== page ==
translated from Spanish: Argentina downgraded in world wine consumption ranking

Since 1995, global wine consumption has remained above 22 billion litres per year, with some swings; around 2006 and 2007, that peak peaked at 25 billion, to stabilise at 24,500/700 in the last time. Within this scheme, Argentina is in the group of countries that contribute a high volume of consumption, equivalent to or greater than 1 billion per year; we are joined by the United States, France, Italy, Germany, Spain, the United Kingdom, China and Russia. In turn, the category is unfolded between countries with a declining consumption trend, usually large producers (our case and that of European countries), and those experiencing an increase, along with increasing imports. Thus, the Argentine Wine Observatory points out that, in 2017, our country held about 8.9 million hectolitres drunk in 365 days, achieving the 8th place in the international ranking and coinciding in figure with Russia, ranked 9th. A year later, in 2018, this order was reversed: Argentina moved to ninth place, with 8.4 million hectolitres (that is, 500 million liters less) per year, while Spain was eighth (with 10.6 million hectolitres) and Russia was ranked seventh.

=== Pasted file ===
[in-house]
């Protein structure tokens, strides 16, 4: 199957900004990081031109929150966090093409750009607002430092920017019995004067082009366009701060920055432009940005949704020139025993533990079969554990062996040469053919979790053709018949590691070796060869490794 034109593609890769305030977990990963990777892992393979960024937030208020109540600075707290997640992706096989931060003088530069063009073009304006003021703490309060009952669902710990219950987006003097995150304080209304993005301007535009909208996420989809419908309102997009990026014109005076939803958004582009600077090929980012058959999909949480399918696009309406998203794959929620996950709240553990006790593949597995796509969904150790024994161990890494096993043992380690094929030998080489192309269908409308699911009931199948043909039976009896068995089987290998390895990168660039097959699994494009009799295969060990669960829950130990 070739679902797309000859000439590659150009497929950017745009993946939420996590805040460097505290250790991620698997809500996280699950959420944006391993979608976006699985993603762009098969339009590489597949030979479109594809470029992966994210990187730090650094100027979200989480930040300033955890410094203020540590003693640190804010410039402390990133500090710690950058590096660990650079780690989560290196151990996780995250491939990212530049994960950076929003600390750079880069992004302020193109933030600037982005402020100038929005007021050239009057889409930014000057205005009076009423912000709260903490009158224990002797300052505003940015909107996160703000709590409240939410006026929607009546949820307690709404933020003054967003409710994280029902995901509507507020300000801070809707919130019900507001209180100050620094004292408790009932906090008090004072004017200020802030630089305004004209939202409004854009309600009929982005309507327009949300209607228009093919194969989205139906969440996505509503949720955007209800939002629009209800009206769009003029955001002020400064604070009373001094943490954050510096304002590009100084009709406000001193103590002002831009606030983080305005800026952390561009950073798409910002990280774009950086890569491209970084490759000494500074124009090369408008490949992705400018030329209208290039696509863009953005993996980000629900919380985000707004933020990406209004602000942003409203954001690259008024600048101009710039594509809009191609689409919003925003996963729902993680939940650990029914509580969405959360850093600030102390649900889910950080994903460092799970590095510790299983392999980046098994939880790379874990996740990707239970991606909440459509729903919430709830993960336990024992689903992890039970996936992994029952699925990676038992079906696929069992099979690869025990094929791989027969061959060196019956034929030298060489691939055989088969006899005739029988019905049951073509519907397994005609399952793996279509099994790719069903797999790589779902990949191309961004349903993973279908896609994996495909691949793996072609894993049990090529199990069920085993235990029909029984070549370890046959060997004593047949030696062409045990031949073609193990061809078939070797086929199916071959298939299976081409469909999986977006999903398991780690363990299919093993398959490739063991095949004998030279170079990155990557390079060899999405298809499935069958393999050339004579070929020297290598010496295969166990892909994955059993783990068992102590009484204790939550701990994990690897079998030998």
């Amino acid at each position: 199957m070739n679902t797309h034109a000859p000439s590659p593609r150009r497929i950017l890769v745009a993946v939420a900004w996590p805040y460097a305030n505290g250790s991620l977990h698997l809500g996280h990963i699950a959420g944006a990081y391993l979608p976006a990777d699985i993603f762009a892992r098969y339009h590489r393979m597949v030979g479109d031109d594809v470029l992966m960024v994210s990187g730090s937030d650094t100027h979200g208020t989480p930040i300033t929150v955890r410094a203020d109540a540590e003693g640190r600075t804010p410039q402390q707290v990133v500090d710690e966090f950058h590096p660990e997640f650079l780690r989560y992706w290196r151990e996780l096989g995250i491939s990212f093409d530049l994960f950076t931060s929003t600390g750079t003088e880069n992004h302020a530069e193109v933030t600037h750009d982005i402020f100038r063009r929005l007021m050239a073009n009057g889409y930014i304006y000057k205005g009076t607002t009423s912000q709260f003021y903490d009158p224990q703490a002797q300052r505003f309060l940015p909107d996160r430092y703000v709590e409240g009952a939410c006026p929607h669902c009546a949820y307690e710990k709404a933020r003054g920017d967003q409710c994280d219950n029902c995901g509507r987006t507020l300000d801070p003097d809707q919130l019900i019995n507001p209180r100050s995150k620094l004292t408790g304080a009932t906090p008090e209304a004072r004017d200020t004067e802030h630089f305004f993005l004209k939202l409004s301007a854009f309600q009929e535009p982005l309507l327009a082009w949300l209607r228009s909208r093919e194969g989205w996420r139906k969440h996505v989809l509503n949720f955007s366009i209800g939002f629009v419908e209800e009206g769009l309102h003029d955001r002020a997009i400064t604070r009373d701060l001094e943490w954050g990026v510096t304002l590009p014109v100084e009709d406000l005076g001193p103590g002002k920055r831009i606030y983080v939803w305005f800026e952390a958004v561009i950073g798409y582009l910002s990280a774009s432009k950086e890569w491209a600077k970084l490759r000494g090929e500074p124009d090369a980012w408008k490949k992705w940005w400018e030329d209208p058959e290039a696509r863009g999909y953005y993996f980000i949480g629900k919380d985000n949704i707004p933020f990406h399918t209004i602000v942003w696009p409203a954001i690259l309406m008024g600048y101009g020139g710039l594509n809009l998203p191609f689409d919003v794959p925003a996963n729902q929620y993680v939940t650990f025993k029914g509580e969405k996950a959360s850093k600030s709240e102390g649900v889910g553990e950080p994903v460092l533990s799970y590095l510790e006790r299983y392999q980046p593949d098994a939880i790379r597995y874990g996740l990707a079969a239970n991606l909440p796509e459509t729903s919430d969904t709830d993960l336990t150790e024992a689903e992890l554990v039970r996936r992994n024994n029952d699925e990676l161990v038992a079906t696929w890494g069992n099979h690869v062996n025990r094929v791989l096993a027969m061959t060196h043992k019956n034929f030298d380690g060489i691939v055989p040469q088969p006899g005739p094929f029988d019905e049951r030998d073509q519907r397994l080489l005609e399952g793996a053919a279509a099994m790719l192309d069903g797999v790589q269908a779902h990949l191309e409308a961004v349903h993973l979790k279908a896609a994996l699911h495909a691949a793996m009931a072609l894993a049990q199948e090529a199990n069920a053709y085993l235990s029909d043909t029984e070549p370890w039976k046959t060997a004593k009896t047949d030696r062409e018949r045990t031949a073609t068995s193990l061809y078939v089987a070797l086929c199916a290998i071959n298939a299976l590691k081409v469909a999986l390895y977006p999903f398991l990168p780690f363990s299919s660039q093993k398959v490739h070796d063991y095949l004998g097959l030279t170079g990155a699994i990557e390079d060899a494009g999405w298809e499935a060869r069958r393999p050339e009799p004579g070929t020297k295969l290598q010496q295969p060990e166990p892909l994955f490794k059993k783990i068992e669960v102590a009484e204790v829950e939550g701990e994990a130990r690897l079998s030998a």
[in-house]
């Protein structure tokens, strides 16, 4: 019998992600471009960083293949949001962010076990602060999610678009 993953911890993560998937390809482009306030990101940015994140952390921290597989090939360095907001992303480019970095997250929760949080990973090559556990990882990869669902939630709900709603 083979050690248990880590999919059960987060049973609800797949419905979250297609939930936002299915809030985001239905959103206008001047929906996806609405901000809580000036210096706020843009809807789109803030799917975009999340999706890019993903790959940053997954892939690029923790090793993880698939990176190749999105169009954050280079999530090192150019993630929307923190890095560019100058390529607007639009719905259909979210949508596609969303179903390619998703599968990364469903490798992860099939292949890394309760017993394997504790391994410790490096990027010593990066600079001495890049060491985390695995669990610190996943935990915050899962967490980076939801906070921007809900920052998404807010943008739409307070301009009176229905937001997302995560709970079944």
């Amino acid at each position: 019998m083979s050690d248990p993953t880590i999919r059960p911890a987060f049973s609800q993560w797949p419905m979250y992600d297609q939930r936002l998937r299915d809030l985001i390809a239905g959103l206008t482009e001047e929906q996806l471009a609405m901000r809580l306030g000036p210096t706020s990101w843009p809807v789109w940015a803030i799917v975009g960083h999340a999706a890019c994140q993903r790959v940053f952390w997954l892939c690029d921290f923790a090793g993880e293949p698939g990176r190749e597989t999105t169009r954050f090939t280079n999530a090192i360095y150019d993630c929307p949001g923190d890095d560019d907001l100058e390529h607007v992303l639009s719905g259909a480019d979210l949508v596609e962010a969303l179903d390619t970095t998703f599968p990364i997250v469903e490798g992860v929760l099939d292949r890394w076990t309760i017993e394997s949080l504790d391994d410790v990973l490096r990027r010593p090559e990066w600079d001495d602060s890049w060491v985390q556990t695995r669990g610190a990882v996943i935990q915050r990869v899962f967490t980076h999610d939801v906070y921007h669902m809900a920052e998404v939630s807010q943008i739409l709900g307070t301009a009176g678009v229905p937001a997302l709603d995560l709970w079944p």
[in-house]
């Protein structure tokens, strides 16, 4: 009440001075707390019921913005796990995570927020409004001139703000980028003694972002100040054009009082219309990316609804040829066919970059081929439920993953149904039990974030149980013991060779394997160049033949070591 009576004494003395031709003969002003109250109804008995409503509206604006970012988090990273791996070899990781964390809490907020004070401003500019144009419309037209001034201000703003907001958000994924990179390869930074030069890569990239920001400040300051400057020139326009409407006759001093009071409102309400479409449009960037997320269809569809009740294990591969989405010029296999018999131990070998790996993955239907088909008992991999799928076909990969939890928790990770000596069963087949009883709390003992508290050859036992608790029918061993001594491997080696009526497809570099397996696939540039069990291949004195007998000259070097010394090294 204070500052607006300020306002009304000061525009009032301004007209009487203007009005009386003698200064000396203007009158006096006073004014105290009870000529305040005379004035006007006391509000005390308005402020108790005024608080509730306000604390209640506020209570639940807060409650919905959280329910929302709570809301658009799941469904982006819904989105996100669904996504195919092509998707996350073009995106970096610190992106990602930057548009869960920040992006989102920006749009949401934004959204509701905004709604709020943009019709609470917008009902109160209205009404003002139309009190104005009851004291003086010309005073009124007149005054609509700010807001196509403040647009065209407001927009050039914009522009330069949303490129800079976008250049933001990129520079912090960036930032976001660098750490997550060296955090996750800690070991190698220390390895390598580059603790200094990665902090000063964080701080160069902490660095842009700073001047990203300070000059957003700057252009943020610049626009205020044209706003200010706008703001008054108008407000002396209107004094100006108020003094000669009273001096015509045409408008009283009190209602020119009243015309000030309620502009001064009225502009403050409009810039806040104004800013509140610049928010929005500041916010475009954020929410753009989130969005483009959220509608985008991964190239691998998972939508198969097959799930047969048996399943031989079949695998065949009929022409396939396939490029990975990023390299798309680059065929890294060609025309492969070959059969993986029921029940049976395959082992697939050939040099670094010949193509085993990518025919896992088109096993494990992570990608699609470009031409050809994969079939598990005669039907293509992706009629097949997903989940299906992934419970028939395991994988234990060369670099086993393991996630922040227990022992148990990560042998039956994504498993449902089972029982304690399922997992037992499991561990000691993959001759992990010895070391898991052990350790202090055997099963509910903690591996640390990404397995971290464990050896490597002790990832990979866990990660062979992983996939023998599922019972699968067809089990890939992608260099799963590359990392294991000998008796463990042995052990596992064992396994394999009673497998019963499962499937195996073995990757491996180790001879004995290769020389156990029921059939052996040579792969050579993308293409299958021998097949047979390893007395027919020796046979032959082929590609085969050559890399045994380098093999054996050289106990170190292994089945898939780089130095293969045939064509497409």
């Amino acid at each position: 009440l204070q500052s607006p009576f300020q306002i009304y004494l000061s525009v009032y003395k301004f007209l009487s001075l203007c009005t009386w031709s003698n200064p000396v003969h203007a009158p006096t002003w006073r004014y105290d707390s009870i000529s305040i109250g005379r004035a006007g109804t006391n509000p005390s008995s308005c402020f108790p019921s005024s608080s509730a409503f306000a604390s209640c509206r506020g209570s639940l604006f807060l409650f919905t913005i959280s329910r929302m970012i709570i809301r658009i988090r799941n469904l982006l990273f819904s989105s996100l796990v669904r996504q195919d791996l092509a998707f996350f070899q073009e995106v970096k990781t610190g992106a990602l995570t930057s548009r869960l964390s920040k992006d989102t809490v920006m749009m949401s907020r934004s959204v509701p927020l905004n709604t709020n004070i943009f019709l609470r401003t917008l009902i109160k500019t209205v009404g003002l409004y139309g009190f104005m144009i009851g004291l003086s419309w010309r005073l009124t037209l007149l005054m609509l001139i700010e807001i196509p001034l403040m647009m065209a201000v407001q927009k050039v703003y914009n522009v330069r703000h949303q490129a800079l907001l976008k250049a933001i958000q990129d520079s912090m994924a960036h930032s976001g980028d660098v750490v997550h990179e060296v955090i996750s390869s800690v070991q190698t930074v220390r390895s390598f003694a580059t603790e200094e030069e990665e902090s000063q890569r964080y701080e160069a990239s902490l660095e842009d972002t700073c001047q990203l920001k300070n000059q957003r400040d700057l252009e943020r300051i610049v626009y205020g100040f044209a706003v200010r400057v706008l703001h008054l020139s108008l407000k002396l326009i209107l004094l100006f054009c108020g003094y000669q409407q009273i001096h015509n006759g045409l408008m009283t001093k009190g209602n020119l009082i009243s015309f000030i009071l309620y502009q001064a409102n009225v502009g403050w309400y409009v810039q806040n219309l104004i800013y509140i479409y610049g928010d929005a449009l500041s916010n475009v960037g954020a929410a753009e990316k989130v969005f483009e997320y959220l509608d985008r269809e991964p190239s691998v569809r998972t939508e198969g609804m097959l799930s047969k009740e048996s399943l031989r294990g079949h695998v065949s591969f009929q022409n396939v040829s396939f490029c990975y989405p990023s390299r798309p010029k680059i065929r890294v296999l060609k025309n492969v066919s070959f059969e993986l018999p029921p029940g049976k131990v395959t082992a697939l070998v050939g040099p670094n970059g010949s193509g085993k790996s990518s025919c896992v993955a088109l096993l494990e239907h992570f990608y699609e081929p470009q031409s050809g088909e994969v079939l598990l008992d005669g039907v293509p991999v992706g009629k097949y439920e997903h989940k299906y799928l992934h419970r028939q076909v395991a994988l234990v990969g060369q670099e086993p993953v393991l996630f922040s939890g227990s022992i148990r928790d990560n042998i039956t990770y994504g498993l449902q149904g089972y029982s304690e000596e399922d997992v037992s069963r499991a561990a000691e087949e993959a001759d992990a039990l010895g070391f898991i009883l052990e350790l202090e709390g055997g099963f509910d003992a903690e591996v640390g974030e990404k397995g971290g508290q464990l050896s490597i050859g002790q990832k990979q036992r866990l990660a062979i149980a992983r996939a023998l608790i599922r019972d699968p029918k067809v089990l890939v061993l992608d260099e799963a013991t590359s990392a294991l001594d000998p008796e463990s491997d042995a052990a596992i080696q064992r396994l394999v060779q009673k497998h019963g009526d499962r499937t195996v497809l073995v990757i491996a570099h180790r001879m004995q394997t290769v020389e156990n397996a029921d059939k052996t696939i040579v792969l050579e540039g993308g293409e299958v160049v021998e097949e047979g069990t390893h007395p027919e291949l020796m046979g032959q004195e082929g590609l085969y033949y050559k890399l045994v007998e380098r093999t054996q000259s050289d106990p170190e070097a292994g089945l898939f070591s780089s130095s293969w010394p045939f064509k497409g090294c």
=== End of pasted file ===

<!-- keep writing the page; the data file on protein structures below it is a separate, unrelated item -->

While Argentines consume less, the trend indicates that non-producing countries are gaining prominence: Russia’s consumption volume increased by more than 30% in just one year, and China rose from 17.9 million hectolitres in 2017 to 20.6 in 2018.” China is by far the most dynamic market among major import markets,” explains the Observatory’s report. “The dynamics and growth of economic activity have been one of the reasons why the demand for wines has grown.” And at home? How do you explain the 5% drop in consumption? “The level of economic activity appears as a determinant of wine consumption; the price of beer, as the main substitute for a major wine price segment; and the variable inflation that affects not only purchasing capacity but also distorts relative prices. These three variables explain by 95% the behavior of wine consumption in Argentina”, concludes the analysis. In this note:

Original source in Spanish

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